It didn't happen when, as a kid, I was driven from Nebraska to Massachusetts to Virginia and then from Virginia to Massachusetts every summer until finally on a cross-country trip to take a ship from San Francisco to Hawaii.
The world, my world, was still small, stuffed into a pseudo-wood panel station wagon with four other kids and two parents. And it stayed small. Even though I went to four elementary schools. Even though I lived in nine different homes before I finished high school. Even though I lived surrounded by all of those transitory people. Even though.
It was on the Amtrak rides back "home" to Virginia from college in Jersey that the world exploded. I would look out the train window and pass house after house after house along the tracks. All of them served as home for people I would never know, people who had a sense of being as strong as my own sense of being.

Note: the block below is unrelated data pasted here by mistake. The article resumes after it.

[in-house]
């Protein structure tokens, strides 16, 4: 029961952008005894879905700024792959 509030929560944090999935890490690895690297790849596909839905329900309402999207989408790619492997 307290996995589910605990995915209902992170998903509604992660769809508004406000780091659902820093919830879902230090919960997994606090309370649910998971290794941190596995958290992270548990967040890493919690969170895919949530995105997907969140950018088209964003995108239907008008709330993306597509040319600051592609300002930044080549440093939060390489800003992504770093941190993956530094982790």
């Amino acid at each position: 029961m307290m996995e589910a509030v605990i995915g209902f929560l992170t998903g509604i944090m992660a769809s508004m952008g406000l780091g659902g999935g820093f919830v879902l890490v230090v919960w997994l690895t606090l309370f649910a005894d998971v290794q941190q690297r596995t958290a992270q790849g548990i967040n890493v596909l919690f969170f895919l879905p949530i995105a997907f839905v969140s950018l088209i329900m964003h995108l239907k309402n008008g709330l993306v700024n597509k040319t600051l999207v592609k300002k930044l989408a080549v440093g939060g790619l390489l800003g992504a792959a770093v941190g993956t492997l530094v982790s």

Still, those numbers seemed somewhat tangible. By comparison of my spiraling thoughts today, those numbers seem downright attainable. I could meet all of them. I could.
I said to Pete the other night that Springsteen's 57 Channels seems downright quaint nowadays. We are in information overload. Soon enough, DIRECTV will have to go with four-digit channels rather than three. But it was only just the other day -- as God is my witness -- that I was getting up to turn the channel to one of only four VHF. [WTF is a VHF for FS?]
Forget ever knowing a fraction of the past. I can't even begin to know a fraction of the present. Too many sources of information. I'll never reach this. I'll never read the best books or hear the best songs or meet the most fascinating people. I won't even be able to plod through the worst of it. And I can kiss goodbye any chance of remaining on top of breaking news. [Twitter notwithstanding.]
There is no meaning to this post. If you'd like to find meaning in a blog post, might I suggest you check out one of the other 450 million English-language blogs out there?